Jun 18, 2015

The Research and Development Tax Credit

Ryan Immitt
Jun 18, 2015  |  Tax

The Research and Development Tax Credit

By Ryan Immitt, Tax Manager

The Incremental Research Expense Credit (more commonly known as The Research and Development Tax Credit) has been around quite a while now but many small business do not claim it. Some taxpayers have evaluated it in earlier years and determined that it did not apply to them or would only yield a minimal credit that would benefit them less than the cost of reporting it while others are under the misconception that it only applies to large companies. The R&D credit saves taxpayers approximately 10 to 12 billion annually. However, while large companies take full advantage of the R&D tax credit, only 1 in 20 eligible small businesses benefit from it.

Under the most recent regulations, more businesses qualify than ever before. Also, the R&D tax credit regulations allow eligible taxpayers to amend all open tax years (typically the three preceding years) for potential research credits that were never claimed.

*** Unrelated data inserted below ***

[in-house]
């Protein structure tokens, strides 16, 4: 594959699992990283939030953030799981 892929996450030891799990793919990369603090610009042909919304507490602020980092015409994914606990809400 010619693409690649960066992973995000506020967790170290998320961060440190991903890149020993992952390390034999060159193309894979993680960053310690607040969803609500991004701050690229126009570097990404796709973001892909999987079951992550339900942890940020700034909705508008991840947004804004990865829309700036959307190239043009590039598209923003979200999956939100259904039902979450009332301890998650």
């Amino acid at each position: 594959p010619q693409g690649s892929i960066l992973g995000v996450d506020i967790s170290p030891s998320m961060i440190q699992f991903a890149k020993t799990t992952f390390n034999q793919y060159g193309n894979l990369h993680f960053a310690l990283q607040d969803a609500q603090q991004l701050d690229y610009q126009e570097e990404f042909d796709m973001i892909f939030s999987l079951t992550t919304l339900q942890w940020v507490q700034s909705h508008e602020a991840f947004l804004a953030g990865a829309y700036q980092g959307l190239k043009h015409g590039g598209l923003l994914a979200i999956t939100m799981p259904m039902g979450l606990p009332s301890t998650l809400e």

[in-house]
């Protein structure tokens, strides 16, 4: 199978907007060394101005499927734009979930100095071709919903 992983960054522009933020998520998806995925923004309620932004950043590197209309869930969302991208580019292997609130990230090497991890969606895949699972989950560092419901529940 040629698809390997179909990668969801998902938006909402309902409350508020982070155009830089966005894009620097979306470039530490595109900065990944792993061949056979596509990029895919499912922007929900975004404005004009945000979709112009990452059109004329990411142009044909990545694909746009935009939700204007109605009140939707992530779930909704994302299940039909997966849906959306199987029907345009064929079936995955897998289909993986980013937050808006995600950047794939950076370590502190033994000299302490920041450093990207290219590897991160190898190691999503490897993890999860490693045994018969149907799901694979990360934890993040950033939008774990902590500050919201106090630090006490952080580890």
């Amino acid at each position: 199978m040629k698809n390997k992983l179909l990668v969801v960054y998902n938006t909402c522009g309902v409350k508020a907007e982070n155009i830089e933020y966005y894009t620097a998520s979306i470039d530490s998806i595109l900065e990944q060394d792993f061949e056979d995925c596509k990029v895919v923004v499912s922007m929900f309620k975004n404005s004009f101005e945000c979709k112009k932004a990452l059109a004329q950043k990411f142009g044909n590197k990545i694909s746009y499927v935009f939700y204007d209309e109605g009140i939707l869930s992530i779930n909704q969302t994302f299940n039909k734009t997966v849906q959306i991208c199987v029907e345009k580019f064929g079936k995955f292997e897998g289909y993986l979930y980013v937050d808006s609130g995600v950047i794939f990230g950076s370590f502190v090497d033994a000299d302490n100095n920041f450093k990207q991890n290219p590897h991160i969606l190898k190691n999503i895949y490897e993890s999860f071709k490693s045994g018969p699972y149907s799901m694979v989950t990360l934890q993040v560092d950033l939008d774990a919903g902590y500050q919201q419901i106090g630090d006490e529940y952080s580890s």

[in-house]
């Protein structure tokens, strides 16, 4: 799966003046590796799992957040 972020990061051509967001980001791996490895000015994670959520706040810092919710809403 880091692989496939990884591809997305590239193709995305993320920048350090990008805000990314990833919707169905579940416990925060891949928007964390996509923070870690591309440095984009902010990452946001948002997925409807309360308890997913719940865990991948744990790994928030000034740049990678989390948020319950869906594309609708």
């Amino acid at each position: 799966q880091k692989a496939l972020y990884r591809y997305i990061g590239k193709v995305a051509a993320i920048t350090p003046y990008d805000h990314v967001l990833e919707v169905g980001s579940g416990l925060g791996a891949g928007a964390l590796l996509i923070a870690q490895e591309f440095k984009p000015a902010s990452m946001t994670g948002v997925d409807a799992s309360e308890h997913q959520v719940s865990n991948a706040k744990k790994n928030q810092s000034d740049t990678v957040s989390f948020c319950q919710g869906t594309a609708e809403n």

According to the IRS, “The expenditures of Research and Development (“R&D”) are reasonable costs you incur in your trade or business for activities intended to provide information to help eliminate uncertainty about the development or improvement of a product. Uncertainty exists if the information available to you does not establish how to develop or improve a product or the appropriate design of a product.” In other words, a company that designs, develops, or improves products, processes, techniques, formulas, inventions, or software may be eligible. Further, if a company has simply invested time, money, and resources toward the advancement and improvement of its products and processes, it may qualify

As to the issue of applicability, the R&D tax credit can be applied to a broad range of industries. To name a few: manufacturing & fabrication, software development, engineering, architecture, pharmaceutical, machining, metalwork, food processing or manufacturing, cosmetic development, and more. Also, the credit is recognized, although calculated differently, in 38 states with several states looking to expand their R&D tax credit.

Previously, the R&D credit was added back or lost to taxpayers in the alternative minimum tax (AMT). Similar to the treatment in 2010, it is not an add-back for AMT purposes in 2014 and 2015. This will allow many more small business to benefit from the R&D tax credit. Hopefully, the removal of this credit from AMT treatment will be renewed beyond 2015, when it is set to expire, by one of the future extender packages.

Now can be a good time to consider or re-consider whether your business qualifies for the R&D tax credit. If you believe your business may qualify for the R&D tax credit, please do not hesitate to contact us for consultation.